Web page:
32. Norme NF P94-050. Sols: Reconnaissance et Essais Détermination de la Teneur en Eau Pondérale des Sols—Méthode par Etuvage; Editions AFNOR Boutique: Saint-Denis, France, 1991.
  33. Norme NF P94-059. Sols: Reconnaissance et Essais Détermination des Masses Volumiques Minimale et Maximale des Sols Non Cohérents; Editions AFNOR Boutique: Saint-Denis, France, 2000.
  34. Norme NF P94-071-1. Sols: Reconnaissance et Essais—Essai de Cisaillement Rectiligne à la Boîte-Partie 1: Cisaillement Direct; Editions AFNOR Boutique: Saint-Denis, France, 1994.
Figure 1. Particle size distribution of testing materials.
Figure 1. Particle size distribution of testing materials.
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Figure 2. SEM Microscopic view of the Hostun sand (ac), Dune sand (df) at different scale.
Figure 2. SEM Microscopic view of the Hostun sand (ac), Dune sand (df) at different scale.
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Figure 3. Localization Map of Dune sand site.
Figure 3. Localization Map of Dune sand site.
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Figure 4. Picture rubber aggregates with 2 mm < DGR < 5 mm.
Figure 4. Picture rubber aggregates with 2 mm < DGR < 5 mm.
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Figure 5. The X-ray diffractometer of Hostun sand used.
Figure 5. The X-ray diffractometer of Hostun sand used.
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Figure 6. The X-ray diffractometer of Dune sand used.
Figure 6. The X-ray diffractometer of Dune sand used.
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Figure 7. Shear stress variation curves for different rubber contents under a normal stress of 100 kPa.
Figure 7. Shear stress variation curves for different rubber contents under a normal stress of 100 kPa.
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Figure 8. Shear stress variation curves for different rubber contents under a normal stress of 100 kPa.
Figure 8. Shear stress variation curves for different rubber contents under a normal stress of 100 kPa.
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Figure 9. Vertical deformation as a function of the horizontal deformation for different rubber contents under a normal stress of 100 kPa.
Figure 9. Vertical deformation as a function of the horizontal deformation for different rubber contents under a normal stress of 100 kPa.
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Figure 10. Vertical deformation as a function of the horizontal deformation for different rubber contents under a normal stress of 100 kPa.
Figure 10. Vertical deformation as a function of the horizontal deformation for different rubber contents under a normal stress of 100 kPa.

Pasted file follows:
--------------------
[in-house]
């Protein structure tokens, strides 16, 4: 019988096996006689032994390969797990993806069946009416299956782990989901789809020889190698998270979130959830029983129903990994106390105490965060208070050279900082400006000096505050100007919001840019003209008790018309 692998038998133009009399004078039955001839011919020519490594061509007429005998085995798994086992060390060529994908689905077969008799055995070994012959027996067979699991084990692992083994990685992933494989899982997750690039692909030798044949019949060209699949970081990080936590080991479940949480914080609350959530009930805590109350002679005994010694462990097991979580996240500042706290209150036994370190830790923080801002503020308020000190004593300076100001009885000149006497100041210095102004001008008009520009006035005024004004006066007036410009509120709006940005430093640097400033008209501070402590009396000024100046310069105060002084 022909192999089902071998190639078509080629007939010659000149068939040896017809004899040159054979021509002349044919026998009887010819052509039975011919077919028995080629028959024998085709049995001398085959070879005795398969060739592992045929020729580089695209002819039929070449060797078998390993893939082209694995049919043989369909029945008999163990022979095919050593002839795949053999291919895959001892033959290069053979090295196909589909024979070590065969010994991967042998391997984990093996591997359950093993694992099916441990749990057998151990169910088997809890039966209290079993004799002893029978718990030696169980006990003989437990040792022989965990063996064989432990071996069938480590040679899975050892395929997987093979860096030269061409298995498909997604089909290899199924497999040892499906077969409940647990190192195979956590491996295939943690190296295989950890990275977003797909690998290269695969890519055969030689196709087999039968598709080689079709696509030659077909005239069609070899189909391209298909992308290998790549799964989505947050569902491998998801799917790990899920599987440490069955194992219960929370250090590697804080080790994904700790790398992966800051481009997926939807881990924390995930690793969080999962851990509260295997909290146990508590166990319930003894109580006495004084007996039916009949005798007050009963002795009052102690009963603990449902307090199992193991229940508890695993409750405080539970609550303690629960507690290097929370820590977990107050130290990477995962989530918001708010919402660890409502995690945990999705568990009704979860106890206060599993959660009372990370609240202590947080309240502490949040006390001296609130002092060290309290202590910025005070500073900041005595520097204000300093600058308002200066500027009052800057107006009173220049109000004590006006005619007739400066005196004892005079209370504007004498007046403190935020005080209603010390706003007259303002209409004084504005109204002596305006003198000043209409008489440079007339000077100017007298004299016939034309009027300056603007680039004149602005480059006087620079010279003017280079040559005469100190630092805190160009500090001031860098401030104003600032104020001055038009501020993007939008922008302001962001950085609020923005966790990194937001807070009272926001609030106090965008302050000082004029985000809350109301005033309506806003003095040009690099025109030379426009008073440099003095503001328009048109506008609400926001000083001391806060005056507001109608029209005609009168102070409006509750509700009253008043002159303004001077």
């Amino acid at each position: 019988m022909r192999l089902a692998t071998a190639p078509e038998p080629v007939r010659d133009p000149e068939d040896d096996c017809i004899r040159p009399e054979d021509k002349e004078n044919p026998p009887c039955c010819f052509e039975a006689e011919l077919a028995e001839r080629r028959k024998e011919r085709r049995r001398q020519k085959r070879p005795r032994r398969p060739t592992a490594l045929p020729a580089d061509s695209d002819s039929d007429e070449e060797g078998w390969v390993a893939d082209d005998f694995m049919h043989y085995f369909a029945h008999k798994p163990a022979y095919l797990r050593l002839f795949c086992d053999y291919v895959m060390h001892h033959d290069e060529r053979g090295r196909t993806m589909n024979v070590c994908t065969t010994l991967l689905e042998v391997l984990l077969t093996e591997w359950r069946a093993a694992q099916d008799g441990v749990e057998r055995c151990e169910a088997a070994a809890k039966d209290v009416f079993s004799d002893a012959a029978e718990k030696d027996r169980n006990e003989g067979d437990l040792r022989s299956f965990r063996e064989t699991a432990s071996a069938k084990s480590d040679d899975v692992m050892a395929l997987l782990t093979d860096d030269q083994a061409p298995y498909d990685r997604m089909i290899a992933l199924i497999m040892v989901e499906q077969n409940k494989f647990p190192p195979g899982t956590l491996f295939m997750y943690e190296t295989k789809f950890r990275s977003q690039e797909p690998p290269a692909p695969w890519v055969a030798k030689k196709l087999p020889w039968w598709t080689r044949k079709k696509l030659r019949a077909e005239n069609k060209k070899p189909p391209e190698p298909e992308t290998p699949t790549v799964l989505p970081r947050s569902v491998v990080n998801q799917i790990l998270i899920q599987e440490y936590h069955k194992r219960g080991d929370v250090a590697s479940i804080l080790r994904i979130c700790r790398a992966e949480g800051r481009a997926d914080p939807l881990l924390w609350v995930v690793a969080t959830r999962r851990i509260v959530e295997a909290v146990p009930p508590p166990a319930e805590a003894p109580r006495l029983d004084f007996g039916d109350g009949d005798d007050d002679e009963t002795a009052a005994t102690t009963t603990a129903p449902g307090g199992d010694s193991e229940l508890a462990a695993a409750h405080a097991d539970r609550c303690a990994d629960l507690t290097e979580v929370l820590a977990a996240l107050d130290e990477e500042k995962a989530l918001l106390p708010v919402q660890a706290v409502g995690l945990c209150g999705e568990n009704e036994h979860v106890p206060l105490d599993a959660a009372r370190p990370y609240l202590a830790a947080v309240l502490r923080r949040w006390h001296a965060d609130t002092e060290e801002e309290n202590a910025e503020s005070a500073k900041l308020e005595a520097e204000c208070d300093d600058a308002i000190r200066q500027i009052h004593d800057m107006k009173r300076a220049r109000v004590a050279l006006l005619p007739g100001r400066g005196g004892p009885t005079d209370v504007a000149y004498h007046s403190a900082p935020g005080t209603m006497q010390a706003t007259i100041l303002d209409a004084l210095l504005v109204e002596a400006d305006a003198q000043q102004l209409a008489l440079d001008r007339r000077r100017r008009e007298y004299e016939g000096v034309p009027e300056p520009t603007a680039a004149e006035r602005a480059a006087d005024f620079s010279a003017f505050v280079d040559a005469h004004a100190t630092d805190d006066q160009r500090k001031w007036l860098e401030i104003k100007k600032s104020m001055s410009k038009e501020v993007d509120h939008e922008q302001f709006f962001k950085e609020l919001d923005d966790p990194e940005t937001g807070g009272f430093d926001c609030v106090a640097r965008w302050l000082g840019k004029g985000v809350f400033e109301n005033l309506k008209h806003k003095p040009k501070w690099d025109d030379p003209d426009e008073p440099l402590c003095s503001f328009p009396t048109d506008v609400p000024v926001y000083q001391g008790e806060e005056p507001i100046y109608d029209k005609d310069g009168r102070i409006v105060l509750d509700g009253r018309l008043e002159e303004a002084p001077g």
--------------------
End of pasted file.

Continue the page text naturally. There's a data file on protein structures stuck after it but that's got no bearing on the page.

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Figure 11. Maximum shear stress in terms of rubber content for Hostun sand.
Figure 11. Maximum shear stress in terms of rubber content for Hostun sand.
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Figure 12. Maximum shear stress in terms of rubber content for dune sand.
Figure 12. Maximum shear stress in terms of rubber content for dune sand.
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Figure 13. Friction angle in terms of rubber content for different types of sand.
Figure 13. Friction angle in terms of rubber content for different types of sand.
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Table 1. Dimensions of crushed rubbers according to ASTM D 6270 [4].
Table 1. Dimensions of crushed rubbers according to ASTM D 6270 [4].
Rubber Aggregate ClassesDimensions
CrumbsLess than 425 µm
Aggregates425 µm to 12 mm
Shavings12 mm to 50 mm
Derived aggregate12 mm to 305 mm
Shreds50 mm to 305 mm
Large particlesBetween 50 mm × 50 mm × 50 mm
and 762 mm × 50 mm × 100 mm
Table 2. Summary table of previous work on sand reinforcement by adding crushed rubbers.
Table 2. Summary table of previous work on sand reinforcement by adding crushed rubbers.
AuthorsPhysical Characteristics of SandsPhysical Characteristics of RubberTest ConditionsResults of Experimental Tests
[1] DGR = 20–80 mm
ρs(Rubber) = 1.22
4, 8.8, 15 and 25% by weight
σn = 20, 40 and 75 kPa
The shear strength increases with increasing rubber content.
[2]ρs(Sand) = 2.63DGR= 5 cm and 15 cm
ρs(Rubber) = 1.21 (5 cm)
ρs(Rubber) = 1.27 (15 cm)
10, 20, 30% by volume
σn = 2, 6.2, 25.5 and 41 kPa
The shear strength increases with increasing rubber content.
Friction angle increases with increasing rubber content.
[3]ρs(Sand) = 2.63DGR = 2, 3 and 4 cm
ρs(Rubber) = 1.3
15, 30 and 50% by volume
σn = 9.8, 39.2 and 98.1 kPa
The shear strength increases with increasing rubber content.
Friction angle increases with increasing rubber content.
[5]ρs(Sand) = 2.62DGR = 20 mm × 10 mm
ρs(Rubber) =1.08
10 à 70% by weight
σn = 25, 75 and 125 kPa
The shear strength increases with the rubber content up to 30% and then it decreases.
The friction angle increases with the rubber content up to 30% and then it decreases
[7]ρs(Sand) = 2.67ρs(caoutchouc) = 1.1515, 30, 45, 60% by volume
σn = 100, 200, 300 and 400 kPa;
The shear strength increases with increasing rubber content.
The friction angle increases with increasing rubber content.
[8]ρs(Sand) = 2.68DGR(max) = 2 mm
ρs(Rubber) = 1.14
10, 30, 50 and 100% by weight
σn = 50, 100 and 200 kPa
The shear strength decreases with increasing rubber content.
The friction angle decreases with increasing rubber content.
[9]ρs(coarse Sand) = 2.68
ρs(fine Sand) = 2.60
Rubbercrumbs5, 10, 20 and 50% by weight